I am trying to have a character on a terminal screen fade away, like this:
Right now the way I am doing it, with
crossterm, is by rewriting the character over time, each time with a darker color.
But, as you can maybe see, it does not work, because the background color of the terminal may not be black.
So is there a way to achieve this effect ? I was thinking maybe
crossterm would have a
get_terminal_background_color function or something similar, but apparently not.
Terminals don't report their color scheme. The best you can do is draw the text (and other things surrounding it) using an explicitly black background color.
There is a way to query terminal colors in xterms and related, though I didn't see it in
termion at a brief glance (and am not really sure how broad the support is across terminals more generally). And some programs also guess a lot based on your environment.
I'm afraid I don't have time to contribute more right now, but here's a stackoverflow on the topic with a number of links one could chase.
I don't think any of the methods in the stackoverflow thread guarantee the expected output. For example, if I do
echo $COLORFGBG, I get
7;0, but my terminal (iTerm2) has an image set as the background, so fading to black probably wouldn't make the text invisible. You'd need to set the actual text transparency. The docs don't indicate that this would even be supported, but they do have some notes on reporting the BG colors:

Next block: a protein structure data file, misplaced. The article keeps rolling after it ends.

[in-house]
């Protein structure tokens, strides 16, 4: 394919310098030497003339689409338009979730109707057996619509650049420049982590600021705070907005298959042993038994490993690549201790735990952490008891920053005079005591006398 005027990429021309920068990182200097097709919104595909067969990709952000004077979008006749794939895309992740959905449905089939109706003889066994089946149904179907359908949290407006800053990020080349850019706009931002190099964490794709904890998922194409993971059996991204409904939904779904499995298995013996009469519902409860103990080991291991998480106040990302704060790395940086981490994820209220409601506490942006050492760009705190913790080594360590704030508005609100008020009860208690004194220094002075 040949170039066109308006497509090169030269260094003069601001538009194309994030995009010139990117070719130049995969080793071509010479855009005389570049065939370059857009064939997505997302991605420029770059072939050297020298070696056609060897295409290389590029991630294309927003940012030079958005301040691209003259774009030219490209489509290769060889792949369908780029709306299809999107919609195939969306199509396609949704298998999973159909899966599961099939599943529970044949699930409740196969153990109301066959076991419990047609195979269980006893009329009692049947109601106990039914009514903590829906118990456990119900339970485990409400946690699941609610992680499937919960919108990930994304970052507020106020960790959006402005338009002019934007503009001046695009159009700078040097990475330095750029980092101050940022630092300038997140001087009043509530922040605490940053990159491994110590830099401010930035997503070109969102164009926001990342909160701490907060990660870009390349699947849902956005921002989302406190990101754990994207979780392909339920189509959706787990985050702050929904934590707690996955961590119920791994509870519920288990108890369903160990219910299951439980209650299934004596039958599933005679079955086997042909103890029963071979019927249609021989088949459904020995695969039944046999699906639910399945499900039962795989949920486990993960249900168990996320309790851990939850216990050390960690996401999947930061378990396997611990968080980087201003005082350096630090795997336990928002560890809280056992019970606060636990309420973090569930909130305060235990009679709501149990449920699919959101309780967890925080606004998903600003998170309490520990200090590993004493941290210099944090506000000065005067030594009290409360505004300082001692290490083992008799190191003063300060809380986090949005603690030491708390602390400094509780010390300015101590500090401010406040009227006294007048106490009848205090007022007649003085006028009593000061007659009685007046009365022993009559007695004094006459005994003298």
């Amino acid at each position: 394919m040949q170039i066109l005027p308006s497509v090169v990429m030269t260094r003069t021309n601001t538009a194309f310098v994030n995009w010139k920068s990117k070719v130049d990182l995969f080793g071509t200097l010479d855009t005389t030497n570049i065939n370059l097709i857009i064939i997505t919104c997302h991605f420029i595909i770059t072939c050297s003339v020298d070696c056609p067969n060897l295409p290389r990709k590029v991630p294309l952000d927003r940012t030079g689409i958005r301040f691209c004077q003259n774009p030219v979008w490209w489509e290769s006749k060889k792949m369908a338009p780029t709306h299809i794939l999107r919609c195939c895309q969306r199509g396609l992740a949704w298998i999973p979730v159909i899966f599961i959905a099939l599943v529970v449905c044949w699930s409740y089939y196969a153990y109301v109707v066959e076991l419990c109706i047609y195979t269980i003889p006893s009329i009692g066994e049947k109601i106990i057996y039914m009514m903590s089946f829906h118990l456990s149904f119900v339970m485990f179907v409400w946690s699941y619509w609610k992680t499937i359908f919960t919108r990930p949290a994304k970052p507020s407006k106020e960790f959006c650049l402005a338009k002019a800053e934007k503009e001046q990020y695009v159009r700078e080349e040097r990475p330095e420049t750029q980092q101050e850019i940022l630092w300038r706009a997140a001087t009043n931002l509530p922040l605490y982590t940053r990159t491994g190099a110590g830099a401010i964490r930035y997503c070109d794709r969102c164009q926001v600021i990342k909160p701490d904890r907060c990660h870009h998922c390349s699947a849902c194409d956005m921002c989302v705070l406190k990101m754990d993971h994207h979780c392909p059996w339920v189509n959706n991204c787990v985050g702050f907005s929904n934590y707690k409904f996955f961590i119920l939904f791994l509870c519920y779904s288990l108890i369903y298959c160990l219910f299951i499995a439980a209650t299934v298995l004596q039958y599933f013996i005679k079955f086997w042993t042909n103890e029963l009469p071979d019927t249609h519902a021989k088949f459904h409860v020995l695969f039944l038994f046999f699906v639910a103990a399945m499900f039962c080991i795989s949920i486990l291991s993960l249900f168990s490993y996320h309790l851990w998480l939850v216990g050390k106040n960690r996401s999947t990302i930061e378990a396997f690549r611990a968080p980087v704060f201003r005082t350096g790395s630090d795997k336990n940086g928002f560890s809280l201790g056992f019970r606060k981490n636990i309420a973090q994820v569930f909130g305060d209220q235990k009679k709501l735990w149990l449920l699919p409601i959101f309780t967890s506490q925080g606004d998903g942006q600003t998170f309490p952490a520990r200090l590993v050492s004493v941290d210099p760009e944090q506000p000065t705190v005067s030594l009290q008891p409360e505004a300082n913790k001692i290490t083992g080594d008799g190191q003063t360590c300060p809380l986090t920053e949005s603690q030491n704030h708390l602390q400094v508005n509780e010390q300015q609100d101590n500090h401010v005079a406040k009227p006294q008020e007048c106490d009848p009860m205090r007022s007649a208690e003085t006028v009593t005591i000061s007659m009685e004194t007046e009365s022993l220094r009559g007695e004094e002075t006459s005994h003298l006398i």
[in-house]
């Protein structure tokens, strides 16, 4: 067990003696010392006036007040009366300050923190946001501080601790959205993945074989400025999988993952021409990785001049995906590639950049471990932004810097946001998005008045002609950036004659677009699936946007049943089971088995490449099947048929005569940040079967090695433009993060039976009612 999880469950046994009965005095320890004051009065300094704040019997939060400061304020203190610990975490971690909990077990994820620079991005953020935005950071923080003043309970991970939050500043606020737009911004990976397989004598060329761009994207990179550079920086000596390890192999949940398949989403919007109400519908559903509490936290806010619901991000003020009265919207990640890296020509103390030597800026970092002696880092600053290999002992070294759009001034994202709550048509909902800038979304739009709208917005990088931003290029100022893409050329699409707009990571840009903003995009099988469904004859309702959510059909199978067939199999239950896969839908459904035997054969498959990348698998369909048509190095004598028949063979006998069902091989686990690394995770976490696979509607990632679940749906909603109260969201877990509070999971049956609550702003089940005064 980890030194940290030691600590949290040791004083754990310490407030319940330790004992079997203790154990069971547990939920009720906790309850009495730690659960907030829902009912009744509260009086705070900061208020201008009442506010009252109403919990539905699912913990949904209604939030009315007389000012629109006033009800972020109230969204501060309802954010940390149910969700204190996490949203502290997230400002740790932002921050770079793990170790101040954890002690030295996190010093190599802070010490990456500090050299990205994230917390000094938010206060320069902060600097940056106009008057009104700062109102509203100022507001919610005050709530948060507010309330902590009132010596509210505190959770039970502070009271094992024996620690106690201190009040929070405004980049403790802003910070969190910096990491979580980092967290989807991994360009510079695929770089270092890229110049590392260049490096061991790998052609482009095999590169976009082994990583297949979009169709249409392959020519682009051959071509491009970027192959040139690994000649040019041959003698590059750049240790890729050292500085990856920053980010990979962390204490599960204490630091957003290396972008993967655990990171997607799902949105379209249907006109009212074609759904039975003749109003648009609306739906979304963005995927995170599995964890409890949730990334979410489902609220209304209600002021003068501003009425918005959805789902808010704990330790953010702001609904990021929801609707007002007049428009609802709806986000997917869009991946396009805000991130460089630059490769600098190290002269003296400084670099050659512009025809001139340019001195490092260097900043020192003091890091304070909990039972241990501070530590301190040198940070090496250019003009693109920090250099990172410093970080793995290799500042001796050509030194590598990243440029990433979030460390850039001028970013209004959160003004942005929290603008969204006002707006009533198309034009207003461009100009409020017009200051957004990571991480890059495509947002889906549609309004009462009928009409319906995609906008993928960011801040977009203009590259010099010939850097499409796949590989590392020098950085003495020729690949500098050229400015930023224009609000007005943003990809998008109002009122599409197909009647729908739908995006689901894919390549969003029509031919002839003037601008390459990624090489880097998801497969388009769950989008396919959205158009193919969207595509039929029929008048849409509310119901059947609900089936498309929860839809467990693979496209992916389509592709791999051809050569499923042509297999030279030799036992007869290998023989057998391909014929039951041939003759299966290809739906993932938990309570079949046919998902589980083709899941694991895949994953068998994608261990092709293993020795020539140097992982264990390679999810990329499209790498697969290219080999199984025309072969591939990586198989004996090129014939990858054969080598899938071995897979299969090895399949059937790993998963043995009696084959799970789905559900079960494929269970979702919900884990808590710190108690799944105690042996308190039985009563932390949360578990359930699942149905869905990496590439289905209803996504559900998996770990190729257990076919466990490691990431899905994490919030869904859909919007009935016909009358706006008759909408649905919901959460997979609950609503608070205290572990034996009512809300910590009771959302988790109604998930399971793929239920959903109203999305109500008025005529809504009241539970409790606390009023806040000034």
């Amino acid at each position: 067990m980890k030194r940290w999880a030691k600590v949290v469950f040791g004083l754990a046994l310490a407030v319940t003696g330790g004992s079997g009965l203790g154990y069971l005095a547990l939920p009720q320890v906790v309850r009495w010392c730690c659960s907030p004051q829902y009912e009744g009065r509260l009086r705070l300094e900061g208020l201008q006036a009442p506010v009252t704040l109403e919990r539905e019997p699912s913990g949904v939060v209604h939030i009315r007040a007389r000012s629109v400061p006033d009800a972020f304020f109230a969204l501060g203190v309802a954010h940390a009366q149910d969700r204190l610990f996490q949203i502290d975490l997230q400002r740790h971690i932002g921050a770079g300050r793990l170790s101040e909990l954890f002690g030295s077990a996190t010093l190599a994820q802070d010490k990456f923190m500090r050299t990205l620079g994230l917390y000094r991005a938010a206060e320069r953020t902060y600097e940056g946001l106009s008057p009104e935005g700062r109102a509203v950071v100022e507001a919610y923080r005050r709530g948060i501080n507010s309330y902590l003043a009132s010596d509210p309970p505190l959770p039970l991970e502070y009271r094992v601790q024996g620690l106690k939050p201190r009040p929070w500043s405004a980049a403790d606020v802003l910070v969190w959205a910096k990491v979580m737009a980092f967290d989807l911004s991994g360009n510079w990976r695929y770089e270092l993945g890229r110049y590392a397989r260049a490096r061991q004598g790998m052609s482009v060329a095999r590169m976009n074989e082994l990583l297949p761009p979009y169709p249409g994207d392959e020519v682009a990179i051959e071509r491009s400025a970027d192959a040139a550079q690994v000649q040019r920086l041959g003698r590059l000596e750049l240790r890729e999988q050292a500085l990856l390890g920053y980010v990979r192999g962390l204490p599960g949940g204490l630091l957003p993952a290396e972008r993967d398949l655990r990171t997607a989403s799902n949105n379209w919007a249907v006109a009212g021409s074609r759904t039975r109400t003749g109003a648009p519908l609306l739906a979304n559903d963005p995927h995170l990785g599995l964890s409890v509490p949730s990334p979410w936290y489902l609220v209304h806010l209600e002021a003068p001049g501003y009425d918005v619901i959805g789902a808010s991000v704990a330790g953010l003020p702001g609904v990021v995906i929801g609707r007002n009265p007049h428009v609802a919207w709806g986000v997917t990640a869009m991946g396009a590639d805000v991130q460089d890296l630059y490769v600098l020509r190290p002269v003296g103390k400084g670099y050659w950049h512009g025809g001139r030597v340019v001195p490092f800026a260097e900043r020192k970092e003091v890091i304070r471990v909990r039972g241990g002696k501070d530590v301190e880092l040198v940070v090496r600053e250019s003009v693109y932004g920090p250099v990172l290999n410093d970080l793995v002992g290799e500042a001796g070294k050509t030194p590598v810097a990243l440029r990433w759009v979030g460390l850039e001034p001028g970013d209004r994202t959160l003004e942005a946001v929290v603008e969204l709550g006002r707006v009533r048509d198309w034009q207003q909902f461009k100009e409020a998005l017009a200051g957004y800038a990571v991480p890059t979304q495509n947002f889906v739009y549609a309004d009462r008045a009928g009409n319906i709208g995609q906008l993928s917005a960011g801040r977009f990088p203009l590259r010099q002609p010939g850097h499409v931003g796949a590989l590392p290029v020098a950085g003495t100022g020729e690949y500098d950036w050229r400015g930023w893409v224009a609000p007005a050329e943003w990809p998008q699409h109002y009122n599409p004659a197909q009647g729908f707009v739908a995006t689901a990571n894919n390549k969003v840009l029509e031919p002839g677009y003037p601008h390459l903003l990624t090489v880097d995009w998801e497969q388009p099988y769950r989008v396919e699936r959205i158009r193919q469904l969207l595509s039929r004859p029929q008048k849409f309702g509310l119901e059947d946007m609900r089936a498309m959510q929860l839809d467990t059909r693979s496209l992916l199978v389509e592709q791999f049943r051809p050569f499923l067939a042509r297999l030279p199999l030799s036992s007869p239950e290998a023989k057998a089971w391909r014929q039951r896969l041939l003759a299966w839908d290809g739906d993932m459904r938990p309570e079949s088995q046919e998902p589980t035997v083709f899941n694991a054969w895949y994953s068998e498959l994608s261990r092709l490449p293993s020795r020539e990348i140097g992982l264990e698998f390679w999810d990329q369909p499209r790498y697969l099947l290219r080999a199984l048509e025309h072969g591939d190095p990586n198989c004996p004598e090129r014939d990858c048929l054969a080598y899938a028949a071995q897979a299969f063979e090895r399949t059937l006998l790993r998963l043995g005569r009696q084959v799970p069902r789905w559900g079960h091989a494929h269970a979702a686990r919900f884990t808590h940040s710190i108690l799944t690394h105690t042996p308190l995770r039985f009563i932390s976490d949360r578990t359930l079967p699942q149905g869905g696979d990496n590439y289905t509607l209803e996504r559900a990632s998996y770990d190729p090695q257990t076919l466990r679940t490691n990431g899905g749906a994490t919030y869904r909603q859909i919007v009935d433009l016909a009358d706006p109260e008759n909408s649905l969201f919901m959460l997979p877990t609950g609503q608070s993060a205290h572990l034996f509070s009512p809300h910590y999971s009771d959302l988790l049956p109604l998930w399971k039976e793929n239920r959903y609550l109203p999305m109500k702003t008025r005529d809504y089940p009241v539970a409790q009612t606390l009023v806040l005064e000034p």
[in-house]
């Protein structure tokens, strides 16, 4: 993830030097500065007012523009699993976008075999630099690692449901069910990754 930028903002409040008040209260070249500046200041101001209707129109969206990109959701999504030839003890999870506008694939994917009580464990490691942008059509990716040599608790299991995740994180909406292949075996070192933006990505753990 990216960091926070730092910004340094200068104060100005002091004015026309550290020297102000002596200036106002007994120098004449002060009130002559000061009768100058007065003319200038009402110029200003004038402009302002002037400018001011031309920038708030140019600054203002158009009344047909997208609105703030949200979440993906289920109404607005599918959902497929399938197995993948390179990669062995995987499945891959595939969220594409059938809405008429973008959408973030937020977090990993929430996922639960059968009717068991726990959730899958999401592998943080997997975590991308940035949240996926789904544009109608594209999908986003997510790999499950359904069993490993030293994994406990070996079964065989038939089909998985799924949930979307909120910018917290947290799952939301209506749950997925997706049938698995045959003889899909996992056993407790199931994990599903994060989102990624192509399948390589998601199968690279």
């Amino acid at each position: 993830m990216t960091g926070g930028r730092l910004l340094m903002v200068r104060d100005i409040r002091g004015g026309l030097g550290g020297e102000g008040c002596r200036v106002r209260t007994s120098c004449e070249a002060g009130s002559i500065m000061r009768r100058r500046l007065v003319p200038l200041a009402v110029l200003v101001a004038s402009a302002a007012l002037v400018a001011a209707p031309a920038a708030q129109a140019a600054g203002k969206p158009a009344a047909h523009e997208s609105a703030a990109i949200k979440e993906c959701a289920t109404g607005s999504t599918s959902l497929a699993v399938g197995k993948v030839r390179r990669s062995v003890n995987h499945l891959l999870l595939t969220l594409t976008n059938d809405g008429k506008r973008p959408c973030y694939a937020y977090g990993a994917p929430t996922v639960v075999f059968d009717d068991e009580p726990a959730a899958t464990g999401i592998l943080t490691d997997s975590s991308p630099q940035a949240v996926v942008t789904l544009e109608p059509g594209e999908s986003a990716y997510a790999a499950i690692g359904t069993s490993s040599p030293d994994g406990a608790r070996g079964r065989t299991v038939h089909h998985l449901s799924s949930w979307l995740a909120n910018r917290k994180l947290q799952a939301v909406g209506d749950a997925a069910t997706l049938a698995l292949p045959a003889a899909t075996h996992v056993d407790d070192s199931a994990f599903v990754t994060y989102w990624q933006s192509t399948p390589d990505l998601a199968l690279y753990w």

The xterm-defined OSC 4 control sequence has a mode where it reports the RGB value of a color. iTerm2 extends its reporting mode to add two additional color indices representing the default foreground and background color.
To get the background color:
OSC 4 ; -2; ? ST
And this gets the foreground color:
OSC 4 ; -1 ; ? ST
As far as I can tell,
OSC 4 is doing 'set color', where
-2 represent background/forground respectively, and
? is indicating to query rather than set. Searching for OSC (operating system control) codes might reveal more, but it looks like that's only one of a number of different standards that may or may not be implemented for a given terminal. And even these example commands are proprietary, so you can't even expect this functionality from the standard.
Humm, it seems there are no robust/crossplatform way to do this... I think I should just set the background color.
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